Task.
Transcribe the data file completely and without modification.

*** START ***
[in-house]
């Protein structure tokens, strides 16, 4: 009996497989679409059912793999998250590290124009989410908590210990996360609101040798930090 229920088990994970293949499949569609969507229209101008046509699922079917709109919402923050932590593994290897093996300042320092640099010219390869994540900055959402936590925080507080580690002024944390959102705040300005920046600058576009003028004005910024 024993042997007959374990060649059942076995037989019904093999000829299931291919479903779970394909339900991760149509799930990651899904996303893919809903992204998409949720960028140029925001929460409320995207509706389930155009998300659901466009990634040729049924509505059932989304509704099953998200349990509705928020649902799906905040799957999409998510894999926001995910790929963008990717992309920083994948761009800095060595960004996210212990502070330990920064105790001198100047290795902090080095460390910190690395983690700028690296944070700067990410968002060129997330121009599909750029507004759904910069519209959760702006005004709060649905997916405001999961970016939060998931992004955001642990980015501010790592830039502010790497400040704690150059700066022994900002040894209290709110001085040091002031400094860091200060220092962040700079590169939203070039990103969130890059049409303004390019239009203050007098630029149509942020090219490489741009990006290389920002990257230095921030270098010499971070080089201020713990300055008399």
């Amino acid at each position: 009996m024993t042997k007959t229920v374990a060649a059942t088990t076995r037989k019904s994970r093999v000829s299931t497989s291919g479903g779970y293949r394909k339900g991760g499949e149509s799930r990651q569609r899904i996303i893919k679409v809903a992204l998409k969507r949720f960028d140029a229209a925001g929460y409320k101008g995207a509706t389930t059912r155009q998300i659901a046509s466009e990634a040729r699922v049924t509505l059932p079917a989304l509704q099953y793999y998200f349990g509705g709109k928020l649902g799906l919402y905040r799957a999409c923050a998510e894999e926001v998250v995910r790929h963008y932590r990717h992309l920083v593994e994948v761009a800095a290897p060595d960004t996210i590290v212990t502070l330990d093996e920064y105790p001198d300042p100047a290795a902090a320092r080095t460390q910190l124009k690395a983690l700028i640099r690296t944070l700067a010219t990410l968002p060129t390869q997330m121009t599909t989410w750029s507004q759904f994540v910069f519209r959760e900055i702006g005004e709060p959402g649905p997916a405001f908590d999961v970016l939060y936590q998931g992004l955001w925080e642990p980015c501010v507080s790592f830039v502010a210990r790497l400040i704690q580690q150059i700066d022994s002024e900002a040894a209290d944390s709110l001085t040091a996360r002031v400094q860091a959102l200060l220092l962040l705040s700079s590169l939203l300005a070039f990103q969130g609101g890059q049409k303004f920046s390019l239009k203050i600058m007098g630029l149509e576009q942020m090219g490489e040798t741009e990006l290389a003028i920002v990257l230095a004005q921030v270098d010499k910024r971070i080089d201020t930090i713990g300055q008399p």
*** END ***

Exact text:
[in-house]
């Protein structure tokens, strides 16, 4: 009996497989679409059912793999998250590290124009989410908590210990996360609101040798930090 229920088990994970293949499949569609969507229209101008046509699922079917709109919402923050932590593994290897093996300042320092640099010219390869994540900055959402936590925080507080580690002024944390959102705040300005920046600058576009003028004005910024 024993042997007959374990060649059942076995037989019904093999000829299931291919479903779970394909339900991760149509799930990651899904996303893919809903992204998409949720960028140029925001929460409320995207509706389930155009998300659901466009990634040729049924509505059932989304509704099953998200349990509705928020649902799906905040799957999409998510894999926001995910790929963008990717992309920083994948761009800095060595960004996210212990502070330990920064105790001198100047290795902090080095460390910190690395983690700028690296944070700067990410968002060129997330121009599909750029507004759904910069519209959760702006005004709060649905997916405001999961970016939060998931992004955001642990980015501010790592830039502010790497400040704690150059700066022994900002040894209290709110001085040091002031400094860091200060220092962040700079590169939203070039990103969130890059049409303004390019239009203050007098630029149509942020090219490489741009990006290389920002990257230095921030270098010499971070080089201020713990300055008399």
């Amino acid at each position: 009996m024993t042997k007959t229920v374990a060649a059942t088990t076995r037989k019904s994970r093999v000829s299931t497989s291919g479903g779970y293949r394909k339900g991760g499949e149509s799930r990651q569609r899904i996303i893919k679409v809903a992204l998409k969507r949720f960028d140029a229209a925001g929460y409320k101008g995207a509706t389930t059912r155009q998300i659901a046509s466009e990634a040729r699922v049924t509505l059932p079917a989304l509704q099953y793999y998200f349990g509705g709109k928020l649902g799906l919402y905040r799957a999409c923050a998510e894999e926001v998250v995910r790929h963008y932590r990717h992309l920083v593994e994948v761009a800095a290897p060595d960004t996210i590290v212990t502070l330990d093996e920064y105790p001198d300042p100047a290795a902090a320092r080095t460390q910190l124009k690395a983690l700028i640099r690296t944070l700067a010219t990410l968002p060129t390869q997330m121009t599909t989410w750029s507004q759904f994540v910069f519209r959760e900055i702006g005004e709060p959402g649905p997916a405001f908590d999961v970016l939060y936590q998931g992004l955001w925080e642990p980015c501010v507080s790592f830039v502010a210990r790497l400040i704690q580690q150059i700066d022994s002024e900002a040894a209290d944390s709110l001085t040091a996360r002031v400094q860091a959102l200060l220092l962040l705040s700079s590169l939203l300005a070039f990103q969130g609101g890059q049409k303004f920046s390019l239009k203050i600058m007098g630029l149509e576009q942020m090219g490489e040798t741009e990006l290389a003028i920002v990257l230095a004005q921030v270098d010499k910024r971070i080089d201020t930090i713990g300055q008399p």